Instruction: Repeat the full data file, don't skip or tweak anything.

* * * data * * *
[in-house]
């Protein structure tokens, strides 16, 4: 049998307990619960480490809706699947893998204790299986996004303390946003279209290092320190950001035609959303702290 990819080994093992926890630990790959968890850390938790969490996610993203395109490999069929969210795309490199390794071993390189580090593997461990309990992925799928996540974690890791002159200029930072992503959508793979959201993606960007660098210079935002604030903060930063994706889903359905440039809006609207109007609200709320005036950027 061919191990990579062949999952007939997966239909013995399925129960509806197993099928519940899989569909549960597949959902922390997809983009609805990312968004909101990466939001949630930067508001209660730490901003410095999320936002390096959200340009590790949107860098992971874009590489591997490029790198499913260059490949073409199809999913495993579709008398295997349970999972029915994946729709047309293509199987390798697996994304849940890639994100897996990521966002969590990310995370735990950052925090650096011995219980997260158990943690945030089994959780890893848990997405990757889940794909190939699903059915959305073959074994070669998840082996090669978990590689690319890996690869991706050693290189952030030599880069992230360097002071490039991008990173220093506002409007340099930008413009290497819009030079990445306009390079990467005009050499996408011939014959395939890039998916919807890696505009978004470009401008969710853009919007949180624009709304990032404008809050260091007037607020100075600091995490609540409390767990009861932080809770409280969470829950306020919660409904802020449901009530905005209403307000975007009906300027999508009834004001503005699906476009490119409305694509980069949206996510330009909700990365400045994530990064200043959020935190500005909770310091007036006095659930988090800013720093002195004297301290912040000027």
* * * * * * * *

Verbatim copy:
[in-house]
């Protein structure tokens, strides 16, 4: 049998307990619960480490809706699947893998204790299986996004303390946003279209290092320190950001035609959303702290 990819080994093992926890630990790959968890850390938790969490996610993203395109490999069929969210795309490199390794071993390189580090593997461990309990992925799928996540974690890791002159200029930072992503959508793979959201993606960007660098210079935002604030903060930063994706889903359905440039809006609207109007609200709320005036950027 061919191990990579062949999952007939997966239909013995399925129960509806197993099928519940899989569909549960597949959902922390997809983009609805990312968004909101990466939001949630930067508001209660730490901003410095999320936002390096959200340009590790949107860098992971874009590489591997490029790198499913260059490949073409199809999913495993579709008398295997349970999972029915994946729709047309293509199987390798697996994304849940890639994100897996990521966002969590990310995370735990950052925090650096011995219980997260158990943690945030089994959780890893848990997405990757889940794909190939699903059915959305073959074994070669998840082996090669978990590689690319890996690869991706050693290189952030030599880069992230360097002071490039991008990173220093506002409007340099930008413009290497819009030079990445306009390079990467005009050499996408011939014959395939890039998916919807890696505009978004470009401008969710853009919007949180624009709304990032404008809050260091007037607020100075600091995490609540409390767990009861932080809770409280969470829950306020919660409904802020449901009530905005209403307000975007009906300027999508009834004001503005699906476009490119409305694509980069949206996510330009909700990365400045994530990064200043959020935190500005909770310091007036006095659930988090800013720093002195004297301290912040000027």